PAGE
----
With TSIs, the techniques follow from assessment and isolation of the lesion(s). Tendinosis on tendinous attachments benefits from the stimulation of inflammation by local friction.1,2 Adhesions between fascial layers release under slow separating pressure. Trigger points succumb to ischemic pressure combined with various methods to lengthen the affected tissue. Muscle hypertension can be lowered by methods of positional release and post-isometric relaxation. The assessments and treatment might be intricate, but they are not inherently complex in the sense that we can conceptually connect the treatment goals and the intervention.
Understanding how non-tissue-specific touch affects the state of our human systems has not been so easy. We are able to record the effects, as has the Touch Research Institutes, but we haven't had a sound mechanism to explain them. My opening quote from Ashley Montagu motivates why touch would be expected to have profound effects on us, but it, too, stops short of mechanism. The answer, however, is starting to take shape in diverse venues of science and mathematics.
Over the last two decades or so, a new area of research has evolved. There are systems in which important properties lie, not in the individual parts alone, but in the interaction and communication between the parts. These properties have become known as "emergent properties," be cause they literally emerge from the complexity of interactions.6 In 1984, the Santa Fe Institute was founded specifically to study such complex systems.4 The April 2, 1999 issue of the journal Science was devoted to interdisciplinary viewpoints on research in complexity. These included papers on "Complexity and the Nervous System," and "Complexity in Biological Signaling Systems." Numerous papers and books have come out of studies of things describable as "information networks," including studies on organization spontaneously emerging in the structure of the Internet. We slowly are gaining the tools and the understanding that seemingly simple appearances can arise out of the complexity of interactions. We also are finding understanding that such systems can have multiple stable states and flip between them depending on input from outside.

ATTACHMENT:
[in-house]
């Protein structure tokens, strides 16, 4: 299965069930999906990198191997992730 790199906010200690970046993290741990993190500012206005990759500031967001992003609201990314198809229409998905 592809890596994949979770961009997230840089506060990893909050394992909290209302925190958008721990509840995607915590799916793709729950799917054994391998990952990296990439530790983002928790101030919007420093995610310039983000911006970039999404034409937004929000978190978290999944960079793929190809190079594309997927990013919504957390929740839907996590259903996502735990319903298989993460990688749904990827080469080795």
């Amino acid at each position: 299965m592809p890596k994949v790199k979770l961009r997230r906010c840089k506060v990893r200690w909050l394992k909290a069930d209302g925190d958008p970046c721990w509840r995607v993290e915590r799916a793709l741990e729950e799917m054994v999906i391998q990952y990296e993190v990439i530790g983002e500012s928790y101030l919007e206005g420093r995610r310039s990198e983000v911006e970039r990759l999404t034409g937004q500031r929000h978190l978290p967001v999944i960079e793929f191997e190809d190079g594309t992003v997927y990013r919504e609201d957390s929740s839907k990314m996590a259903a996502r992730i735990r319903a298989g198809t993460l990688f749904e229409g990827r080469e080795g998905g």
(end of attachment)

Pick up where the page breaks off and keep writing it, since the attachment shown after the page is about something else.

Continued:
Thus, we come to the human body as a system of systems a system with neurological, chemical, immune, emotional and sensory interactions all communicating. Sensory input includes touch in a big way. We come back to the observations of TRI and Ashley Montagu, with the understanding of massage and touch as a major input to a complex system. We don't understand the details, but we understand the basis for touch to create profound changes in the homeostasis of the human system. There are important structures of the human body that are not physical; they exist only in the fluid interchange of information within the living system.
In the end, it's not the complexity of the touch being done, but the complexity of the human system being touched that is most profound. Someday, we might be able to model the complexity of neurological-chemical-emotional-sensory interactions to determine patterns of sensory input that are most effective at inducing positive change. We still are far away in the infancy of such concepts. The best tool we have to bring to bear today is the equal complexity of the observational instrument known as the human practitioner. The human ability to learn from practice and observation and then to react in real-time to sensory input remains unmatched. We are slow at consciously processing input, but rapid at "unconsciously" matching patterns. There is great value in being able to initiate a simple touch, judge the response and adjust our input toward assisting the client's system toward a better place. We've known this intuitively for a good while. We are just beginning to develop the scientific finesse to explain it.
Click here for previous articles by Keith Eric Grant, PhD, NCTMB.